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Modi’s Ladakh visit underscored India’s resolve to beat back Chinese aggression: Brahma Chellaney


Prime Minister Narendra Modi’s visit to Ladakh underscored India’s resolve to beat back Chinese aggression and he delivered a clear message there to the neighbouring country with his reference to “expansionism”, strategic affairs expert Brahma Chellaney said on Sunday.

Modi’s visit and the speech were morale boosters for the troops and his reference to “expansionism” echoed the mounting international concern over China’s “imperial overreach under Xi Jinping, who has simultaneously opened multiple fronts”, he said.

“Modi’s visit to the Ladakh front underscored India’s resolve to beat back China’s aggression and encroachments,” Chellaney told PTI Bhasha.

“After weeks of concerted government effort to downplay the Himalayan border confrontation and obscure China’s encroachments, Modi’s visit to Ladakh helped shine a spotlight on the war-like situation India confronts,” the strategic affairs expert said.

Asserting that China has sought to take advantage of the world’s preoccupation with the COVID-19 pandemic, Chellaney said Xi has been pushing the limits, be it breaking Beijing’s binding commitment to Hong Kong’s autonomy, attempting to police the waters off the Japanese-controlled Senkaku Islands or picking up a border fight with India by encroaching on its territory.

President Xi’s actions are shifting attention from China’s culpability in the global spread of COVID-19 to the threat his authoritarian regime poses to international security, the professor of strategic studies at the Centre for Policy Research said.

“Xi’s ambition, coupled with the concentration camps he has set up and the cult of personality around him, has led some to compare him with other expansionist despots of modern history. US National Security Adviser Robert O’Brien recently said that ‘Xi sees himself as Joseph Stalin’s successor’,” Chellaney said.

“Some, however, have compared Xi with Adolf Hitler. Like Hitler’s expansionism, Xi has opened multiple fronts. And, what Xi’s regime is doing to the Muslims of Xinjiang appears to be a reprise of what the Nazis did to the Jews. In fact, Xi has earned the social-media nickname of ‘Xitler’,” he said.

Chellaney said without naming China, Modi delivered a clear message to the country and this was apparent from Beijing’s reaction to the prime minister’s speech.

“If a message can be conveyed without naming the country, is there any need to mention the country by name?” he asked.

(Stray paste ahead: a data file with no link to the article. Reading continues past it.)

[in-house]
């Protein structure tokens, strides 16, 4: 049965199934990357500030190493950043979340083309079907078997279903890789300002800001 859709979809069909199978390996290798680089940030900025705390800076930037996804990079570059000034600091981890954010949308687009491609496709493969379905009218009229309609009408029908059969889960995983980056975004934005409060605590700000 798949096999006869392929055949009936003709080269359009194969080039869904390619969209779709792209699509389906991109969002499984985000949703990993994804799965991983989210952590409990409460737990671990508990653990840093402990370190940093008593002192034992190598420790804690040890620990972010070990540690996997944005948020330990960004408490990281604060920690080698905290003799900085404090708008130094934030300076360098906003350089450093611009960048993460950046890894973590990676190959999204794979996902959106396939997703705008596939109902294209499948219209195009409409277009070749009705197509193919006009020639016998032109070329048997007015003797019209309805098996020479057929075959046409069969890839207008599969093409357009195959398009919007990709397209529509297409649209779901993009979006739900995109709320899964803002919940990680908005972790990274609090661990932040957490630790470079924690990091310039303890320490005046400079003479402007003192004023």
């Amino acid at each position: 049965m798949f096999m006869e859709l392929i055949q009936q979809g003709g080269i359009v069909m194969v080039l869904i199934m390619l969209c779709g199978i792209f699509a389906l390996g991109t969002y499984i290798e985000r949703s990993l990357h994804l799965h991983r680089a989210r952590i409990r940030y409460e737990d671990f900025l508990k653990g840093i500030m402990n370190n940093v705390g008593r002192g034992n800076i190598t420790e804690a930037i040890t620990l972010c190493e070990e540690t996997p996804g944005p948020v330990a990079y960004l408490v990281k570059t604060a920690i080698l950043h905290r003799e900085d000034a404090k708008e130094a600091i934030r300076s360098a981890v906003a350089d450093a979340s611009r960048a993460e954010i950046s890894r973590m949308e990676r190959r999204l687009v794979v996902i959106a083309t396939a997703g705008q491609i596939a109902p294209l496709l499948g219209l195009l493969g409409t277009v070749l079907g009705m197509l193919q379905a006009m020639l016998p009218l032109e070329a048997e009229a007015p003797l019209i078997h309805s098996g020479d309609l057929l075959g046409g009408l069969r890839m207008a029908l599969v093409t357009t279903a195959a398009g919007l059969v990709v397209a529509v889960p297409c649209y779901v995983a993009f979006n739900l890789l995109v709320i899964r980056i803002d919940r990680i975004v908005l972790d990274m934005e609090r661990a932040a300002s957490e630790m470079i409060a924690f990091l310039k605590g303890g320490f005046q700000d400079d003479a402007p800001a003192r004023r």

Two weeks before he went to Ladakh, Modi had created confusion with a speech at an all-party meeting, but with his remarks in Ladakh, Modi has made amends for the June 19 speech, the strategic affairs expert said.

Modi made a surprise visit to Ladakh on Friday during which he said the era of expansionism is over and that the history is proof that “expansionists” have either lost or perished, in comments seen as a clear message to China.

The Indian and Chinese armies are locked in a bitter standoff in multiple locations in eastern Ladakh for the last seven weeks.

The tension escalated manifold after 20 Indian soldiers were killed in a violent clash in Galwan Valley on June 15. The Chinese side also suffered casualties but it is yet to give out the details.

India has been insisting on restoring status quo ante in all areas of eastern Ladakh to restore peace and tranquillity in the region.

Asked about India’s move to ban 59 Chinese mobile applications and the strategy of creating trade barriers to deal with an aggressive China, Chellaney said India must fight China’s aggression on all fronts, including economic and diplomatic.

“It must wage a diplomatic offensive globally to highlight China’s aggression and to shame China. Unfortunately, India’s statement on Hong Kong has been very weak,” the geostrategist said.

India should leverage its buying power to correct the trade imbalance with China and impose costs on Beijing for its belligerence, Chellaney said.

On whether India can depend on the US or some other allies against China, he said India can expect some diplomatic support but no military support from the West.

“India is a strategic partner of the US, not a military alliance partner. But even if India had a military alliance with the US, it may make little difference. In 2012, the US looked the other way when China snatched the Scarborough Shoal from the Philippines, despite America’s military alliance pact with the Philippines,” he said.

Talking about the options for resolving the border crisis, Chellaney said China has changed the territorial status quo through incursions into Ladakh and India wants to restore status quo ante.

“China is unlikely to peacefully vacate its encroachments,” he said.

Against this background, India must use its economic and diplomatic cards to raise China’s costs, Chellaney said.

It must prolong the military standoff to put the international spotlight on the Chinese aggression, he said, adding that India must also end its one-China policy.

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